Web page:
While a room full of journalists listened to 22, A Million, the highly-anticipated third Bon Iver album, in the Oxbow Hotel on a Friday night in Eau Claire, Wisconsin, Justin Vernon did what anyone else would do before a big interview: he smoked a cigarette. He knew he was maybe twenty minutes away from sitting down in front of a room full of specifically-invited journalists to take an hour or two of questions about why he had returned to Bon Iver after emphatically walking away from the project a few years prior; about why his newest album was stylistically miles removed from his now-classic debut; about why he isn't showing his face in any of his current publicity photos (and as well in all of the photos that the twenty-six other journalists and I were provided for this strictly no-photography event); and about how the tour for his band's sophomore effort left him, in his own words, "at the end of his rope". So, of course, he had a cigarette. But after he finished it, he entered the room and for nearly two hours answered why we journalists were flown out to his hometown with barely a week's notice - to tell the story of how his hometown led Vernon back from a dark, uncertain period where a third Bon Iver album was anything but a certainty.
It's hardly a secret now that the lengthy tour for 2011's Bon Iver, Bon Iver left Justin Vernon physically and mentally exhausted. Towards the end of the album's promotional cycle, he explicitly said that he would be walking away from the project indefinitely. And while he worked on numerous projects in the half-decade between the second and third Bon Iver albums, it's telling that most of the handful of work that he did under the moniker in that timeframe was with his collaborator and mutual appreciation society member Kanye West. Perhaps it's unsurprising then that 22, A Million is, in almost every sense of the word, a difficult record. From Vernon's own account, it was a very difficult one to create. In a notation alongside the lyrics to "33 'GOD'" in the album's liner notes, for instance, Vernon references Psalm 22, which roughly consists of two parts: 1) David agonizingly crying out for God to explain why He's abandoned him and 2) David proclaiming how glorious it will be when God actually does show up. During the process of making the album, it's clear that Vernon was very much experiencing the former scenario. Simply put, 22, A Million is the most anxious, challenging, obscure piece of art that Vernon has put out, Bon Iver or otherwise. The album is nearly devoid of guitars, contains few recognizable choruses, and its song titles are borderline impossible to type and even clumsier to say out loud. (In fact, when Vernon was asked by one of the numerous radio professionals in the audience how to correctly pronounce the tracks, seemingly half the room started furiously scribbling down notes while Vernon went through the phonetic structure of each track's name.) The album's opening track, "22 (OVER S∞∞N)", actually originated from Justin Vernon walking around on an ill-fated solo trip to the Greek islands ("I was trying to find myself, and uh... I did not," he deadpanned.) repeating the titular phrase to himself. "What I was going through, and what I found a lot of other people were going through, was a lot of anxiety," Vernon explained while discussing the origins of the genesis of "10 d E A T h b R E a s T ⚄ ⚄", and by extension, the album. "It made me want to get up out of my seat and break [the song] down... do something aggressive-sounding."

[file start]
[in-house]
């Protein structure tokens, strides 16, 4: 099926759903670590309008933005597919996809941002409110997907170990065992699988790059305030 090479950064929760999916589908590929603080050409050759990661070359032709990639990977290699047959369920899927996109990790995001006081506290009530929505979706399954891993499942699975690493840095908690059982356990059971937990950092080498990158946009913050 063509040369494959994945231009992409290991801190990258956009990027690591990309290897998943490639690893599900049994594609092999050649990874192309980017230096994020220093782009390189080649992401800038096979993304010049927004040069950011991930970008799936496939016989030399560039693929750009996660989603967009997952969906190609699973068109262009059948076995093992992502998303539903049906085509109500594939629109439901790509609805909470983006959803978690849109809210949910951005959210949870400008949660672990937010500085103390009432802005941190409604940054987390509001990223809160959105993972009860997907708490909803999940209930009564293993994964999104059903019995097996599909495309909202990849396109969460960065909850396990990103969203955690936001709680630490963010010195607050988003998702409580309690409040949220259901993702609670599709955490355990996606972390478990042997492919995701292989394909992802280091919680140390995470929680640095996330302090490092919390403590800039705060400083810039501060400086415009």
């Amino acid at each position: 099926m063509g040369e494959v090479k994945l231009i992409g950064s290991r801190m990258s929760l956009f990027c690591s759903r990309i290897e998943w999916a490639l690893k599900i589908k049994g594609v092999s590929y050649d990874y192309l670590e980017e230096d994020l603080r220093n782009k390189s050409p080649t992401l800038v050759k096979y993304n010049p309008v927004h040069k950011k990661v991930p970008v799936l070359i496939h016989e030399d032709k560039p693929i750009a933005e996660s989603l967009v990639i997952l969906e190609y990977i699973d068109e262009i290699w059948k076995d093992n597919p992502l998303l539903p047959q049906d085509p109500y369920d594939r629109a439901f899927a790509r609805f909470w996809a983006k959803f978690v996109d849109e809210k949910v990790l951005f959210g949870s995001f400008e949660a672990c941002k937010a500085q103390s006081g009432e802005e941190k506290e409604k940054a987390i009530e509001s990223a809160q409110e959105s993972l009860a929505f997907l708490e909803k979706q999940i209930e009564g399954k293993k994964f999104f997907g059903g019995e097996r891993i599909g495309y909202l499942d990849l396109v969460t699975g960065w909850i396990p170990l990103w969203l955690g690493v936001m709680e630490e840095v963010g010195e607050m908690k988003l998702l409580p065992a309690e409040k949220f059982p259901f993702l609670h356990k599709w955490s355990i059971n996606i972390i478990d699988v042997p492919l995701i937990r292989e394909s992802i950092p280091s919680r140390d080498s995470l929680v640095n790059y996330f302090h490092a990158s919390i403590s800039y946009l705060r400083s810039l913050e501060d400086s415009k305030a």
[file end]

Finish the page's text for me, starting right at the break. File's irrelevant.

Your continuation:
And while most of 22, A Million is not as claustrophobic as "10 d E A T h b R E a s T ⚄ ⚄", it certainly sounds like, to quote one of the journalists in the room, "a broken down version of Bon Iver." Whether you interpret "broken down" to mean damaged or merely deconstructed is up to you - they're both accurate descriptions of the ten newest Bon Iver songs. Vernon's singular voice, the one unifying thread between his various projects, is so often altered here that it's almost unrecognizable at times, with a spectrum ranging from Vocoder-laden almost-acapellas ("715 - CRΣΣKS") to multi-layered computer folk ("29 #Strafford APTS") to lo-fi gospel ("00000 Million"). That's to say nothing of the numerous vocal samples that Vernon layers around his severely manipulated voice, including Scottish soul singer Paolo Nutini, the Queen of Gospel Mahalia Jackson, an Indiana church congregation reading the aforementioned Psalm, a muffled callsign from 105.7 FM WCFW in Chippewa Falls, WI and, in an uncredited but suddenly high profile turn, Stevie Nicks. The arrangements on 22, A Million are just as multiplicitous. A chopped-and-changed take on a sublime saxophone performance from frequent Vernon collaborator Michael Lewis builds a free-flowing, barely-structured frame for Vernon's one-man choir on "____45_____", which follows the twinkling space Hornsbyisms of "666 ʇ" by only eight minutes and the elliptical, jagged harmonies of the opening track by less than half an hour.
While its runtime only just comes in under those of Bon Iver, Bon Iver and For Emma, Forever Ago (they run for 35, 39, and 37 minutes, respectively), 22, A Million feels infinitely more brisk than those records because of its stylistic and thematic restlessness. As usual, Vernon's lyrics are far more impressionistic than narrative-based, and even if his turns of phrase don't work on paper - "I could go forward in the light/well I better fold my clothes" - his delivery, like that of all great singers, can add gravity and pathos to whatever words or sounds they make. Appropriately, the most stunning moment on the album comes during "8 (circle)", when Vernon's voice, unadorned and single-tracked for the first time in the Bon Iver catalog, declares "one more time just pass me by/I'mma make it half the night/hall light wishes" Like all the other lyrics on the record, they're up to whatever interpretation the listener would like, but the vocal performance is inarguably equal parts damaged, frustrated, determined, and hopeful. It's David calling out to God, "why are you so far from saving me?".